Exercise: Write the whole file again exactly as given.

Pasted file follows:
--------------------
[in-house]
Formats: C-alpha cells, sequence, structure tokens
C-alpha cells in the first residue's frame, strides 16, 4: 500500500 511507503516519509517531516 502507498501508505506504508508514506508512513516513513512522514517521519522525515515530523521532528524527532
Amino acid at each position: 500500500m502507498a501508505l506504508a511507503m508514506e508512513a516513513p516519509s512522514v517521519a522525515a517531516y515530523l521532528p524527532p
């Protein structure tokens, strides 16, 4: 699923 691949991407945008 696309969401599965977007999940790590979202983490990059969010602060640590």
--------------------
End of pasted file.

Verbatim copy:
[in-house]
Formats: C-alpha cells, sequence, structure tokens
C-alpha cells in the first residue's frame, strides 16, 4: 500500500 511507503516519509517531516 502507498501508505506504508508514506508512513516513513512522514517521519522525515515530523521532528524527532
Amino acid at each position: 500500500m502507498a501508505l506504508a511507503m508514506e508512513a516513513p516519509s512522514v517521519a522525515a517531516y515530523l521532528p524527532p
């Protein structure tokens, strides 16, 4: 699923 691949991407945008 696309969401599965977007999940790590979202983490990059969010602060640590």